Someone once asked if, from a picture alone, I could tell a sunrise from a sunset. Not easy.
We were on a mountain ledge somewhere in Sagada in the Mountain Province, and it was a sunrise. We were high enough above the clouds so the sky was clear but the land enveloped in a dreamy mist. Forcing oneself to look just at the emerging sun and the sky, a sunrise and sunset would look identical. The color of the sky and the randomness of the clouds hold little clue to differentiate the two. But there is a way: look at the land. Mist and fog are mostly seen only at sunrise, and if the photograph contains a boat or two, only smaller boats venture out at that time of the day. Are the animals and people in the composition? We all know where they should be at sunrise! Still, both sunrise and sunset are my favorite times of the day... maybe I should have said... Does it matter? Enjoy.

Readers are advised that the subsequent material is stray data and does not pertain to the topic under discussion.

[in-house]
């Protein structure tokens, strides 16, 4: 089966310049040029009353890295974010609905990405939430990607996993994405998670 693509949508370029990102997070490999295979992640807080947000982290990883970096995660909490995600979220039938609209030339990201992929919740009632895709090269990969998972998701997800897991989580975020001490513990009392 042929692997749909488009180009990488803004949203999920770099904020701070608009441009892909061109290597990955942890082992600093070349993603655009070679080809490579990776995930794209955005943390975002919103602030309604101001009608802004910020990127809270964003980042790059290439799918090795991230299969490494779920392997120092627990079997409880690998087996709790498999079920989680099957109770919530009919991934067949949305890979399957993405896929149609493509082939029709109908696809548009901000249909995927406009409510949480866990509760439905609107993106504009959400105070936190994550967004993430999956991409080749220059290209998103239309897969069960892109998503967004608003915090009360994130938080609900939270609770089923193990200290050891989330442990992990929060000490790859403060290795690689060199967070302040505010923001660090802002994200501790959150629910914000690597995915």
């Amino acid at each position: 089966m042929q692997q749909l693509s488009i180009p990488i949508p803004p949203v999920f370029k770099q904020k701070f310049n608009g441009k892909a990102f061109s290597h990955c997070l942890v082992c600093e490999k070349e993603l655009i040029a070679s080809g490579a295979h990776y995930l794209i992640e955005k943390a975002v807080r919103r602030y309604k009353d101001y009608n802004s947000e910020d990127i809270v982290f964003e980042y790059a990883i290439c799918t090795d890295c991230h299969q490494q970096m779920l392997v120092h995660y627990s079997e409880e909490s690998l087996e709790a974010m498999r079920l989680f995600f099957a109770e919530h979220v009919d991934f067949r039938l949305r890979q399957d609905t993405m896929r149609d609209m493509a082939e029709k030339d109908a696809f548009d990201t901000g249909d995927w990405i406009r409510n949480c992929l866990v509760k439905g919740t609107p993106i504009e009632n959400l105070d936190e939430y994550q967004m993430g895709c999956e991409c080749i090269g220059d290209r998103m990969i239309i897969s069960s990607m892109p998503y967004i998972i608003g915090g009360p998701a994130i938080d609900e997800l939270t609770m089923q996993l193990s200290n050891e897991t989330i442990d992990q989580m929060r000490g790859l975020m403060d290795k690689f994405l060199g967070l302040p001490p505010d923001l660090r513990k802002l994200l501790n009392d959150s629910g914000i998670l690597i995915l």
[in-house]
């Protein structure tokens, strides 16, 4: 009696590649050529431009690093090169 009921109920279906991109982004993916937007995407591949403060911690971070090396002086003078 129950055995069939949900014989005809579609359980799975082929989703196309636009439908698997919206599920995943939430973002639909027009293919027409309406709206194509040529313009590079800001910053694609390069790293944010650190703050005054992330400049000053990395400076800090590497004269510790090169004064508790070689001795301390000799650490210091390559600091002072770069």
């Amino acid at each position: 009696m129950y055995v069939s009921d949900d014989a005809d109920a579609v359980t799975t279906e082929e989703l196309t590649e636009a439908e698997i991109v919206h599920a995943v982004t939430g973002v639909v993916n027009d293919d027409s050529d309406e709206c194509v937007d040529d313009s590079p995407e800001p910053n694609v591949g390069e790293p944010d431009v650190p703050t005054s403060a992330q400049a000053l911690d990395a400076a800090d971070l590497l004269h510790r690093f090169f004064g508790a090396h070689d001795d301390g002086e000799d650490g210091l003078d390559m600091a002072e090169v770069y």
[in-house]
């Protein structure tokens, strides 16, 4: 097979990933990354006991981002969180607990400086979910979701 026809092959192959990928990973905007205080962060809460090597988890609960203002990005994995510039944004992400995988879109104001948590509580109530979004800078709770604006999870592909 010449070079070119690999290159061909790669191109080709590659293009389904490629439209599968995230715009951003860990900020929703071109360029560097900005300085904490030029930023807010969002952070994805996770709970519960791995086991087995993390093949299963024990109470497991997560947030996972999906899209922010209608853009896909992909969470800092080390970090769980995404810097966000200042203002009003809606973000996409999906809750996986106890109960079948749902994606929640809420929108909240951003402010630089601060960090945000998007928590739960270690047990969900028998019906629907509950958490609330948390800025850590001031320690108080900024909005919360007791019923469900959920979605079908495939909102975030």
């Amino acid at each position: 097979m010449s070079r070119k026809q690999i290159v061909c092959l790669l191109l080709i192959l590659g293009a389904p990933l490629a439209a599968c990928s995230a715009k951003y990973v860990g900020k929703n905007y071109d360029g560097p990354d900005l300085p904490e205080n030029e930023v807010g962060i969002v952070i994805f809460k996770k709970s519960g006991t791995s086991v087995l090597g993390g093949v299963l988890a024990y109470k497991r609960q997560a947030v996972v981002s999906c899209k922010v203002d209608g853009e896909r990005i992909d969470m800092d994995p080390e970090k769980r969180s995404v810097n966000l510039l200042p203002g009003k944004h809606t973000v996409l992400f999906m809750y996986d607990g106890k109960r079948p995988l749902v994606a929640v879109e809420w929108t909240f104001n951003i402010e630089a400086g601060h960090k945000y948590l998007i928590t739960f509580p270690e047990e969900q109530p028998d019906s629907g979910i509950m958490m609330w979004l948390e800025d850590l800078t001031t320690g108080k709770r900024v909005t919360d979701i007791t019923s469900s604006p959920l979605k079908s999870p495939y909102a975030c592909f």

(Pixel-peepers: When the sun breaks the horizon it creates contrasts today's digital sensors can't handle. Even with 5 stops of graduated filters, correctly exposing the sun means the rest of the photograph will become too dark. When forced to photograph the naked sun, I meter around the edges of the sun, about 1/4 of the way towards the other end of my composition. This sort-of averages the brightness of the scene and ensures the photograph will show more than just a round bright disc. Most people don't care to look at the sun anyway.